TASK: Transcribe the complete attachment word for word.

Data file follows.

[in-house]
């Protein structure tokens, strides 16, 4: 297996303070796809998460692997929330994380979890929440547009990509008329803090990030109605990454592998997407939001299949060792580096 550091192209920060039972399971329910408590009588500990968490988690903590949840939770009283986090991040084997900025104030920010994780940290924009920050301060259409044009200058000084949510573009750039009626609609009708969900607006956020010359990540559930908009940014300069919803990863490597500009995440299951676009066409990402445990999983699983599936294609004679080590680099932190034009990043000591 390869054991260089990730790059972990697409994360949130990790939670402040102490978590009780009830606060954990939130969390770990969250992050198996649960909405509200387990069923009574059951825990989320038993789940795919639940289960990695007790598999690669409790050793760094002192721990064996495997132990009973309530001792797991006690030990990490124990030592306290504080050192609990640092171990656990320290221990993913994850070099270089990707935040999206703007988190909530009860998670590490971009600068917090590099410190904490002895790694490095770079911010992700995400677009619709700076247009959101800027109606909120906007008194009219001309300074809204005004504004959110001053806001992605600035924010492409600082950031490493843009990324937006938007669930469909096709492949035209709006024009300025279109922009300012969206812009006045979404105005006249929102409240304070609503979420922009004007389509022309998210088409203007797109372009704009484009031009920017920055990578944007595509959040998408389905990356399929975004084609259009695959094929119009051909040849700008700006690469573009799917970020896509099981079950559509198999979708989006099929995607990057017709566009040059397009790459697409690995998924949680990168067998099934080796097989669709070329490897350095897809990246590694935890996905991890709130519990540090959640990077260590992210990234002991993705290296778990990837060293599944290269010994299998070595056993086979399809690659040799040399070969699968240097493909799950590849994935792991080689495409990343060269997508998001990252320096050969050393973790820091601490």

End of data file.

[in-house]
């Protein structure tokens, strides 16, 4: 297996303070796809998460692997929330994380979890929440547009990509008329803090990030109605990454592998997407939001299949060792580096 550091192209920060039972399971329910408590009588500990968490988690903590949840939770009283986090991040084997900025104030920010994780940290924009920050301060259409044009200058000084949510573009750039009626609609009708969900607006956020010359990540559930908009940014300069919803990863490597500009995440299951676009066409990402445990999983699983599936294609004679080590680099932190034009990043000591 390869054991260089990730790059972990697409994360949130990790939670402040102490978590009780009830606060954990939130969390770990969250992050198996649960909405509200387990069923009574059951825990989320038993789940795919639940289960990695007790598999690669409790050793760094002192721990064996495997132990009973309530001792797991006690030990990490124990030592306290504080050192609990640092171990656990320290221990993913994850070099270089990707935040999206703007988190909530009860998670590490971009600068917090590099410190904490002895790694490095770079911010992700995400677009619709700076247009959101800027109606909120906007008194009219001309300074809204005004504004959110001053806001992605600035924010492409600082950031490493843009990324937006938007669930469909096709492949035209709006024009300025279109922009300012969206812009006045979404105005006249929102409240304070609503979420922009004007389509022309998210088409203007797109372009704009484009031009920017920055990578944007595509959040998408389905990356399929975004084609259009695959094929119009051909040849700008700006690469573009799917970020896509099981079950559509198999979708989006099929995607990057017709566009040059397009790459697409690995998924949680990168067998099934080796097989669709070329490897350095897809990246590694935890996905991890709130519990540090959640990077260590992210990234002991993705290296778990990837060293599944290269010994299998070595056993086979399809690659040799040399070969699968240097493909799950590849994935792991080689495409990343060269997508998001990252320096050969050393973790820091601490």